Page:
Membranes do eventually get ‘clogged’ as you suggest. This is caused by dissolved salts precipitating onto the membrane (known as ‘scaling’) or simply by the gradual build-up of organics. There are two main results of this:

1. There are less working ‘pores’ for water to permeate through. This makes the process less efficient and means that increasing pressure is required to maintain the same flow-rate through the membrane. Eventually the membrane needs to be replaced.

2. There can be a microscopic layer of organics formed on the feed-side of the membrane. This is known as the fouling-layer. The effect of the fouling layer is actually to improve the retention of small non-ionic compounds.

Neither of these effects can lead to estrogens getting through the membrane. Estrogens are relatively large and easily excluded from a tight RO membrane by size-exclusion. Since they are weakly acidic, many have the additional advantage of electrostatic repulsion away from the membrane.

Stuart Khan said...


You are correct. Australians tend to become very ‘water-aware’ during drought periods, but we also have very short memories and are less-inclined to make tough decisions when it’s wet. So yes, I am sure that it is true that governments see a need to act now while people are tuned in to the urgency of the problem.

You’ve made it clear that I cannot convince you that water recycling can be managed extremely I wont waste time trying!


mick said...

you can't blame jaun for being upset about it thou stuart. I'm 22 years old and i am starting too think i am going too have too put up with this crap when i am 50!! I know what you are trying too do. you are trying too give the facts out about recycling water. which i think you are doing a good job of. but as we both know education is the key! informing communties and talking throu with communities is the best way too go about this issue. Toowoomba has been damaged by this issue. I really hope that every other major city will not be as divied as toowoomba was (and still is) I personally think the scare campain is in gear now! driven by the media and our polliticans you can see it! there is no denying!! you just have too watch the news and read the papers! They wanted us too vote yes but we didn't wan't too! so now they'll winge about it untill another refurendum comes and if that town/city votes no then they'll get winged at too. maybe people aren't ready for the idea of directly pumping recycle sewage back into their own dams for drinking? I do however thing that the water should be reused for other purposes other then drinking. the amount of drinking water that could be freed up!! everyone will be happy!!! the drought will go! look at history drought come and go! there have been drought just as sevre if not worse then this one! I personally belive that the way the media is going on is going too be the death of recycling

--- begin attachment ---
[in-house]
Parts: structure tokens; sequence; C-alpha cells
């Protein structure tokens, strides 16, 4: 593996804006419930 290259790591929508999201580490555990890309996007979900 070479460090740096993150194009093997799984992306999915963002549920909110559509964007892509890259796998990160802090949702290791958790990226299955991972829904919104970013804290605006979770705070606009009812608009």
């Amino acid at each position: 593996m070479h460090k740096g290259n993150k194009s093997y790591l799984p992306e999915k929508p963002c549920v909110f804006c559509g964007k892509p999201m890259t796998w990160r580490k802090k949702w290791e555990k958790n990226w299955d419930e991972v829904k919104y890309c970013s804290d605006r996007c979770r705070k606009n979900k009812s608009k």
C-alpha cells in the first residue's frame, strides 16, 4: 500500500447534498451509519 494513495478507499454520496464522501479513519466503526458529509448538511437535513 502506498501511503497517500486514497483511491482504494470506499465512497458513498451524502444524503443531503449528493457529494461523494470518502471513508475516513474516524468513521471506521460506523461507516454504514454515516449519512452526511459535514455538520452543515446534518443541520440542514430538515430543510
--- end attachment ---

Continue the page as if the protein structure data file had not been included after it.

Jaun said...

Just don't put the crap in our drinking water, and we'll all live happliy ever after. No need to for debats, no need for referendums, no need to scare people, no need to deny facts!

I'll be dropping this issue until someone can provide documented studies for recycled effluent on the environment, dams and human consumption, which no one can seem to produce and just avoid the issue.

That is all!

Stuart Khan said...

I have permanently deleted a comment that was posted here this morning. The comment was (by any standards) personally abusive and defamatory towards a third party. While some (anonymously authored) blogs have been willing to retain similar comments, there is absolutely no place for them here.

I am keen to allow dissenting views to be expressed and if the author would like to post a suitably modified comment, I would be happy to retain it. I trust that we can get back to “an unemotional and rational discussion of the facts...”.


mick said...

just wondering stuart if you know any info about south australias drinking supplies? I have been told by someone that south australia drink recycled effulent. but all i have been able too find is alot of info about it being used for industral and agricultual purposes etc. any info would be great. or is it like the rest of country where treated effulent is realesed into the waterways etc etc. as i think this is where the confusion is with the recycling issue is. any info would be great


Stuart Khan said...

Thanks for the question Mick,

Most of the statements that you have heard regarding South Australians drinking recycled effluent would be in regard to ‘unplanned’ potable recycling. South Australian cities such as Adelaide source their water (in part) from the lower reaches of the Murray-Darling river system. As you would appreciate, many towns and cities in NSW and QLD discharge their treated effluent into the upper-reaches of the same river system. Toowoomba is one of these cities (via Gowrie creek and the Condamine River), but there are many more smaller towns and cities along the way. Poor-quality discharged effluent leads (no-doubt) to compromised water quality in Adelaide and blue-green algal growth can be a significant problem resulting from elevated nutrient concentrations. Agricultural run-off also has a major impact, particularly in regard to nutrients and salinity. These factors mean that drinking-water treatment can be a particular challenge in Adelaide.

Adelaide’s own treated effluent is also recycled (more so than any other large Australian city), but not for potable use. Recycled water from the city’s largest treatment plant (Bolivar) is delivered via the Virginia Pipeline to agricultural areas on the Northern Adelaide Plains and the Barossa Valley. The scheme supports one of Australia’s most valuable produce markets and provides an alternative source of water to the over-utilised local groundwaters in the region.

So yes, your assumption regarding 'where the confusion is' is quite correct.